Spending her early childhood in the Philippines when there was limited infrastructure, Katrina Tavanlar saw firsthand how lack of essential services means lack of opportunity. Now a senior communication director working with agencies such as the Federal Emergency Management Agency (FEMA) and the Department of Energy (DOE), Katrina is passionate about strengthening communities so people can live healthy, safe lives.
How do you feel connected to your work?
At my childhood home in Manila, I saw the thin line between prosperity and poverty. I realized that having access to clean water, safe roads, and continuous electricity led to more economic opportunities. Growing up, we had electrical blackouts and had to reserve water in drum barrels. Under these conditions, taking care of basic food, shelter, and education was difficult. Coming to the U.S. where these basics were the norm, I saw people having the chance to lead fulfilled lives.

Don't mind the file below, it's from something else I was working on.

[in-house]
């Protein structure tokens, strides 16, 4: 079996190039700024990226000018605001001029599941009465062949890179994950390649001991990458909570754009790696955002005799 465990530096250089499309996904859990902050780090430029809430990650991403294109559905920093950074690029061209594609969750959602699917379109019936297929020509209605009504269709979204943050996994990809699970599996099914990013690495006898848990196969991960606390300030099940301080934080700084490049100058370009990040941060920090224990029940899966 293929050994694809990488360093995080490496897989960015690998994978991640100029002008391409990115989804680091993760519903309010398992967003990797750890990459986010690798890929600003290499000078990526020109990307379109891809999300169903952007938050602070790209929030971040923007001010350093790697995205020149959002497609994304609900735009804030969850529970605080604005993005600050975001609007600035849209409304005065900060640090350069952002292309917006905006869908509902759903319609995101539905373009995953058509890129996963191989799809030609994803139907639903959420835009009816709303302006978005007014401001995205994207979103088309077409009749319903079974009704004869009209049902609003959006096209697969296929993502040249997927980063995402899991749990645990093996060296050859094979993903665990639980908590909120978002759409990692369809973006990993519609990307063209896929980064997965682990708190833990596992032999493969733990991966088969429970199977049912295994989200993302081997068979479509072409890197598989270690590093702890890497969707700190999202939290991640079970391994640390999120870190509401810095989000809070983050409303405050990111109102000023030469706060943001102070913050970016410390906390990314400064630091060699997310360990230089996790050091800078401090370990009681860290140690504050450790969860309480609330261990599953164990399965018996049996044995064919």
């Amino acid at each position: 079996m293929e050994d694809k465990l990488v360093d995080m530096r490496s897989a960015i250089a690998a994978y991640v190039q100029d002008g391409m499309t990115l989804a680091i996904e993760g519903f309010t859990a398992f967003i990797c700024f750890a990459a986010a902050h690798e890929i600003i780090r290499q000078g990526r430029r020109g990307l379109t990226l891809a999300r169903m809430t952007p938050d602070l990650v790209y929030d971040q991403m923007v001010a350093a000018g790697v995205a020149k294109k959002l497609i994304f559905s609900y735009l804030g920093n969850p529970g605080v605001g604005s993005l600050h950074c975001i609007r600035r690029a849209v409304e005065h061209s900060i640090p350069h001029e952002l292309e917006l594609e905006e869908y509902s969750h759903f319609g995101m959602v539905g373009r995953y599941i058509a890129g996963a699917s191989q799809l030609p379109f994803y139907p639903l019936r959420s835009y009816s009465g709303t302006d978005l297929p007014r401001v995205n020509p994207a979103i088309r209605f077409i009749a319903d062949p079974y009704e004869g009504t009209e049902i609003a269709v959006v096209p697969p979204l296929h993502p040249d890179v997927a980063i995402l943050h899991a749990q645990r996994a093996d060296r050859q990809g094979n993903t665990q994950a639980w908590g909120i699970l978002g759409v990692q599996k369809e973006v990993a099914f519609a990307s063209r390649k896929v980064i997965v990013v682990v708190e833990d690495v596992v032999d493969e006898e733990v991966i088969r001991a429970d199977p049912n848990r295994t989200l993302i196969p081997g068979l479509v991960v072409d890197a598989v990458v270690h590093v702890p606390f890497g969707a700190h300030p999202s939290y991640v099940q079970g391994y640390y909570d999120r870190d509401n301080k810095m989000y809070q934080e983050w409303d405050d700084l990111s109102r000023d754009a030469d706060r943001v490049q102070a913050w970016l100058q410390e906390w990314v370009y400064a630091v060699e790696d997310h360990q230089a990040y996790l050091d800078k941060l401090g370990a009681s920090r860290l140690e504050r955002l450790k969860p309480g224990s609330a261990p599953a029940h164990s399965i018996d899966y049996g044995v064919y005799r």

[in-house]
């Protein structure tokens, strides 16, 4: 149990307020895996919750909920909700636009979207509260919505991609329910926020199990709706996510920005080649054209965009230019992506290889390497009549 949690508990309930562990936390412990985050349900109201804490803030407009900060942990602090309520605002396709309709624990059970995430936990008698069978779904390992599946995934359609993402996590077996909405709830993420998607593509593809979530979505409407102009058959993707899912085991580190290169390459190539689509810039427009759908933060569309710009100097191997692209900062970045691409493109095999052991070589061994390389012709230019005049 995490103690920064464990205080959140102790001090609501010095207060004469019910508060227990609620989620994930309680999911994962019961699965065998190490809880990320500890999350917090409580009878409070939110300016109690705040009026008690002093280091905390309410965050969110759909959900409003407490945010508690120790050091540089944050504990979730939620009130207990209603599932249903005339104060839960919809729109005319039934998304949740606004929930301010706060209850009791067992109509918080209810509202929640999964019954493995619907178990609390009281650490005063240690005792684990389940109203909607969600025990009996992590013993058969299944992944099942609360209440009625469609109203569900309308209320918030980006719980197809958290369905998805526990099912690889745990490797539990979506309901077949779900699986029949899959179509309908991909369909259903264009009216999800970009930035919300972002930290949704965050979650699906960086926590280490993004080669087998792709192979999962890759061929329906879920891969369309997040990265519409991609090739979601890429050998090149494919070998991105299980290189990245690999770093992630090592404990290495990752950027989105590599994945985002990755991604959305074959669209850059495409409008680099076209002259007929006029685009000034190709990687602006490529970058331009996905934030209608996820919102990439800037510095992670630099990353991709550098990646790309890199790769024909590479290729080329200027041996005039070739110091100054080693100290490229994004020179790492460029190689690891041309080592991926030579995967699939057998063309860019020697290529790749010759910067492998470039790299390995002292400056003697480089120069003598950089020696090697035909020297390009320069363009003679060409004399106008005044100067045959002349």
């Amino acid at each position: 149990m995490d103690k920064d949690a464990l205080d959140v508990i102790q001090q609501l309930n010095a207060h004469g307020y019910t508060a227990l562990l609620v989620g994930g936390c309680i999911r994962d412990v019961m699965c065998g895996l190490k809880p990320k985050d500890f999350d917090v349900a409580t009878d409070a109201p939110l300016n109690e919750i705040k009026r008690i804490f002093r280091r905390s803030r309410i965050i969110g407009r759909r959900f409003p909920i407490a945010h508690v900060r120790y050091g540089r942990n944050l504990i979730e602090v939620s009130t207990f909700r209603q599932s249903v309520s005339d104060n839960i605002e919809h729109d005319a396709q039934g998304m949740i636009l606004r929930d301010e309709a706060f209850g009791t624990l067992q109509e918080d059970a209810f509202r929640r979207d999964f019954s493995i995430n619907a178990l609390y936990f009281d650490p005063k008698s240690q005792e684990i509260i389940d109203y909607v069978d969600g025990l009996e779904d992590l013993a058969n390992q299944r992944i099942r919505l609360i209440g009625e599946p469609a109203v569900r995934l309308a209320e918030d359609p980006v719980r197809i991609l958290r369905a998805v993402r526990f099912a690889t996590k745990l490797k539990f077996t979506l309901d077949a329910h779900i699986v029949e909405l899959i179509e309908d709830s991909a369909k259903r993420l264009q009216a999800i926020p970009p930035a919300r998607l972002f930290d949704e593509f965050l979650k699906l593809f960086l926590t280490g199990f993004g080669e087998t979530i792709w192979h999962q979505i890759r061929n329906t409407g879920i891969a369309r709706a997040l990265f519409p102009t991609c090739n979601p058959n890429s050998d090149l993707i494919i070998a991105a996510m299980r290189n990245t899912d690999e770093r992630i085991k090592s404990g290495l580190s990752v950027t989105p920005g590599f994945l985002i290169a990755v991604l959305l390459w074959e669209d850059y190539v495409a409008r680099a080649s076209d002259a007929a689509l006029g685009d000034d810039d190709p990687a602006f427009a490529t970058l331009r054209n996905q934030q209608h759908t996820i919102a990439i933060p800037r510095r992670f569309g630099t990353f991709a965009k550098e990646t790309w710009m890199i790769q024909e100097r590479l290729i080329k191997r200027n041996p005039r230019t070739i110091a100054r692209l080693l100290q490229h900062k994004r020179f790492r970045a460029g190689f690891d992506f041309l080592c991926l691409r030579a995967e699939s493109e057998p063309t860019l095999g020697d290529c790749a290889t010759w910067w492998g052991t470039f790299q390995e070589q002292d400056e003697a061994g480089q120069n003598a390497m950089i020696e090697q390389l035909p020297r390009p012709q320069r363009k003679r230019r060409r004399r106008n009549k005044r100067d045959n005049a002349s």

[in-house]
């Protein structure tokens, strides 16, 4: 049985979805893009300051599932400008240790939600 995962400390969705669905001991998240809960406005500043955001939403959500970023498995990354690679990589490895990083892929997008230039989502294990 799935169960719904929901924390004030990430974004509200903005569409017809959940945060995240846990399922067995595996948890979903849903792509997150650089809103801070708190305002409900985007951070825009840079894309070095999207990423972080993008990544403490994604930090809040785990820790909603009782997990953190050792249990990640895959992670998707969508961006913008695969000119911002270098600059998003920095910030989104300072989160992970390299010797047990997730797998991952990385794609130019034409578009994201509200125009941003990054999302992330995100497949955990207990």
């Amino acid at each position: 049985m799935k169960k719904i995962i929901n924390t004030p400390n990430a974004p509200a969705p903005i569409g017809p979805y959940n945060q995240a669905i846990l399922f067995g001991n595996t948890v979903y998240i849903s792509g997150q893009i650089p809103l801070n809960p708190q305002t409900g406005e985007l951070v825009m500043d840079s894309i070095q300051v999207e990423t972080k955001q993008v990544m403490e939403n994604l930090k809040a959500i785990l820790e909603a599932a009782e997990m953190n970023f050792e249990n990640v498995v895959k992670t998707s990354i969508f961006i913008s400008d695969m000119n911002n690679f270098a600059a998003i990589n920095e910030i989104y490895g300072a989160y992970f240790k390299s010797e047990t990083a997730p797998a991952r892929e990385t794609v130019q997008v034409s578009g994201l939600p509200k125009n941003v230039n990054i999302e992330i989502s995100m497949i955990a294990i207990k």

How are you making an impact?
Working at Booz Allen gives me access to global issues and problems. I’ve helped Native Americans address environmental impacts from former military activities; assisted the Wolf Trap Foundation in promoting sustainability through their “Go Green With Wolf Trap” Campaign; and increased community awareness of flood risk with FEMA.
Which part of your job do you like best?
I have a passion for solving community problems. I studied environmental science at the University of California at Berkeley and urban planning at the Massachusetts Institute of Technology because I wanted to help make neighborhoods more sustainable, livable, and safe. My 20 years at Booz Allen have allowed me to address climate change, encourage responsible land development, and mitigate natural hazards.
Who are you building a future for?
All of us. We only have one planet to live in. I want to make the best of it.